Christmas at Bristol and Hucclecote

Andrew Biggs

I was at a meeting yesterday which was also attended by Revd Mandy Briggs who is the Education Officer at the New Room in Bristol. If you haven’t visited the New Room recently then now might be a good time to go. It is right in the heart of Bristol’s ‘Shopping Quarter” so you could get your Christmas shopping done at the same time!

If you are unaware, the New Room is the oldest Methodist Chapel in world, built by John Wesley in 1739 as a meeting place for the Methodist Societies. It became the most important centre for Methodism outside of London. But it was always intended as much more than just a place of worship - it was also a place which provided food and clothing for the poor, a school for children and helped the sick through a medical dispensary. So Methodism was supporting welfare, education and health long before free schools or the NHS were thought of.

This year the New Room became both the oldest and the newest Methodist building at the same time! A new building has been built in what was formerly an open courtyard on the Horsefair side, which provides a new entrance, a cafe, a museum telling the story of Methodism, a library and a meeting room. It also allows improved access to the upper rooms of the New Room the ‘preachers rooms’ through the provision of a lift. You can see more on the web site:

http://www.newroombristol.org.uk

which also gives details of the many activities, concerts and services that take place there.

Why visit it now particularly? Well, the Bristol and South Gloucestershire Circuit are providing the chaplaincy to the German Christmas Market which has already opened in the shopping quarter. They have been offered a shop unit in the victorian Arcade which runs at the side of the New Room and they intend to set this up with various activities for adults and children over the Christmas period. So visiting now would enable you to do the Christmas shopping, visit the German Market, find out about Methodism and the New Room, have lunch in the cafe and take part in some Christmas activities - what more could you want?!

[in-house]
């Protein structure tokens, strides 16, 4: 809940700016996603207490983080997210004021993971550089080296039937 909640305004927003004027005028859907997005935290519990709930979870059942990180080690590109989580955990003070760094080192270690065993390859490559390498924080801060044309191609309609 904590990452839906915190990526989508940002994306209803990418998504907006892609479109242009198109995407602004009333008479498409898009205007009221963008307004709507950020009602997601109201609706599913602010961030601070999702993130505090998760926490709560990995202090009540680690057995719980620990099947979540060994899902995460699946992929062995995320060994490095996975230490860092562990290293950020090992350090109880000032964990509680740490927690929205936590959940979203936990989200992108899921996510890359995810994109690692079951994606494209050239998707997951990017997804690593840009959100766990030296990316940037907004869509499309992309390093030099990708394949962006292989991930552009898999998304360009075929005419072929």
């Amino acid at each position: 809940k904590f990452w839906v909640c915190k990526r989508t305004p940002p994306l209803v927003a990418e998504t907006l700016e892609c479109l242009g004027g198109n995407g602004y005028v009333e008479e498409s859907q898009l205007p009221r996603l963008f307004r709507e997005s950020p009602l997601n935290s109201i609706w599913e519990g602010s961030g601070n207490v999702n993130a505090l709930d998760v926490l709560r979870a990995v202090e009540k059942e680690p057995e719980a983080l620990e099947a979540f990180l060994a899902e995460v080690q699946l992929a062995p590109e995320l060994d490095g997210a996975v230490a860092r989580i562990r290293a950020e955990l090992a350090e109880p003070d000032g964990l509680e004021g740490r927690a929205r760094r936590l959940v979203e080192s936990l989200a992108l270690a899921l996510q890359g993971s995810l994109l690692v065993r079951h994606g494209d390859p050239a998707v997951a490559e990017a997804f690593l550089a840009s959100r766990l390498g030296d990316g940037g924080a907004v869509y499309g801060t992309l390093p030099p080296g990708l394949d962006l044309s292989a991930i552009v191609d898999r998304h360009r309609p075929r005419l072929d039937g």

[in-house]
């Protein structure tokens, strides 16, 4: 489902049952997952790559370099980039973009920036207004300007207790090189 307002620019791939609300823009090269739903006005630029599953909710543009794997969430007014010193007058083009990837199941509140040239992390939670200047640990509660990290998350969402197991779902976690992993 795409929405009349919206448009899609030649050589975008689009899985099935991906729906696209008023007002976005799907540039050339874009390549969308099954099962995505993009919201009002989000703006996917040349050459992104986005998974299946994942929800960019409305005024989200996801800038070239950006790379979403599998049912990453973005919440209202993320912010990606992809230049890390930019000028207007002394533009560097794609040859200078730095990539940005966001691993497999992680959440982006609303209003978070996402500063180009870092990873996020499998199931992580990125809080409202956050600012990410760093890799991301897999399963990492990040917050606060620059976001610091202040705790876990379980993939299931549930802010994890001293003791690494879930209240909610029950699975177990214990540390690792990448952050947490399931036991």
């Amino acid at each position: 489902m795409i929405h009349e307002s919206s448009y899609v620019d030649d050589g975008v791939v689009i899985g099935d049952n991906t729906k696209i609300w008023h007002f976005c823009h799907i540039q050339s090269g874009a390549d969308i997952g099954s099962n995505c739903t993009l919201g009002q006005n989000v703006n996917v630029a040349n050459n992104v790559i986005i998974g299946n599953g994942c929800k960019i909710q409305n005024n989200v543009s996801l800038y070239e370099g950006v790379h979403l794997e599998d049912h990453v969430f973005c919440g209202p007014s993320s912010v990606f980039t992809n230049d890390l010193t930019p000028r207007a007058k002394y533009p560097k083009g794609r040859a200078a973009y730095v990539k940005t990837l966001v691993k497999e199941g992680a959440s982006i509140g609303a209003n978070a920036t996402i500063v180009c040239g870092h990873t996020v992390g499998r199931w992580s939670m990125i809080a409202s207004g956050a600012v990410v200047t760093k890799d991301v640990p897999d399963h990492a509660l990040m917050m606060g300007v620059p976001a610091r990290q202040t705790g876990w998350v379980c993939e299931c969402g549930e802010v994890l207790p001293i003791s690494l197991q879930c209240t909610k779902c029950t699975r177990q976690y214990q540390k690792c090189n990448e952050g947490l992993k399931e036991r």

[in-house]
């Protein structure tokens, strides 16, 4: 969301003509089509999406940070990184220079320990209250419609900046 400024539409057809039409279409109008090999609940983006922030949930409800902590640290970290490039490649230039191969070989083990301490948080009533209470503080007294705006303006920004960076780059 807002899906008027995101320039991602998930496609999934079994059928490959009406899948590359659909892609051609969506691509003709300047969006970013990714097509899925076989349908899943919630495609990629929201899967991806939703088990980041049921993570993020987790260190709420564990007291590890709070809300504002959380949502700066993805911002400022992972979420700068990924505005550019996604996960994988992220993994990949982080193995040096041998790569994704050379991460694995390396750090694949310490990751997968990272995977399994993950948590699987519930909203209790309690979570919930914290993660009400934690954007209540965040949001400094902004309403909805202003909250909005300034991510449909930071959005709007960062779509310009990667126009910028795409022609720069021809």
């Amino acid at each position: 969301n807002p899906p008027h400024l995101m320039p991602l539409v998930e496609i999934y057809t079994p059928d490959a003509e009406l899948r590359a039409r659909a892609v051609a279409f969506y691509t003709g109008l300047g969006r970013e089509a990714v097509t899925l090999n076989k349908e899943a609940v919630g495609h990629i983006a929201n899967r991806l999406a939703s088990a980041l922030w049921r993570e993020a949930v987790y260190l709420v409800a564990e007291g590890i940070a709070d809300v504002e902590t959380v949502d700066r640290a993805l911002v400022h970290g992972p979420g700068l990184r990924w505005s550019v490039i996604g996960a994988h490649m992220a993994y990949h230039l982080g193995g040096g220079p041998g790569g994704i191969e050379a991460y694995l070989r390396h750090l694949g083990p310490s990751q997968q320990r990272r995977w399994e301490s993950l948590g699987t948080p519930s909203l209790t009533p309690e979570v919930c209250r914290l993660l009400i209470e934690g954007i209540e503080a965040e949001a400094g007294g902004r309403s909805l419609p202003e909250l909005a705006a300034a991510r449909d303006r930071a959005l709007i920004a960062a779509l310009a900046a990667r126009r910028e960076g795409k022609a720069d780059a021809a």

This conversation was a reminder that the season of Advent is fast approaching - Advent Sunday is 3rd December. This is the time, when we need to be careful that Christmas does not take over too soon, because Advent is a beautiful season of the Christian year in its own right. It is a season of watching and waiting, a season of preparation. That preparation obviously includes the practicalities of preparing for the celebration of Christmas itself, but this becomes meaningless if we do not also prepare ourselves spiritually for the coming season.

Traditionally Advent was a time of reflection on our life over the last year, of repentance for those things we got wrong and which came between us and our Lord and Saviour, and penitence to restore that relationship. These themes are still reflected in our Advent season services, including our service of Holy Communion which invites us to remind ourselves of the commandments of Jesus, before confessing our sins and receiving that reminder that Christ has already atoned for them through his love and grace: “I am making all things new’ says the Lord.

At Christmas we both celebrate the birth of Christ and look forward to the fulfilment of his kingdom when he comes again and preparing ourselves for this must also be part of our preparations during this season.

O Holy Child, Emmanuel,

hope of the ages, God with us,

visit again this broken place,

till all the earth declares your praise

and your great mercies own.

Now let your love be born in us,

O come, Lord Jesus, come

(Words from Maggie Dawn, Singing the Faith 173)

A Peaceful Advent and a Very Happy Christmas to you all.

Andrew

And I am with you always, to the end of the age. Matthew 28:20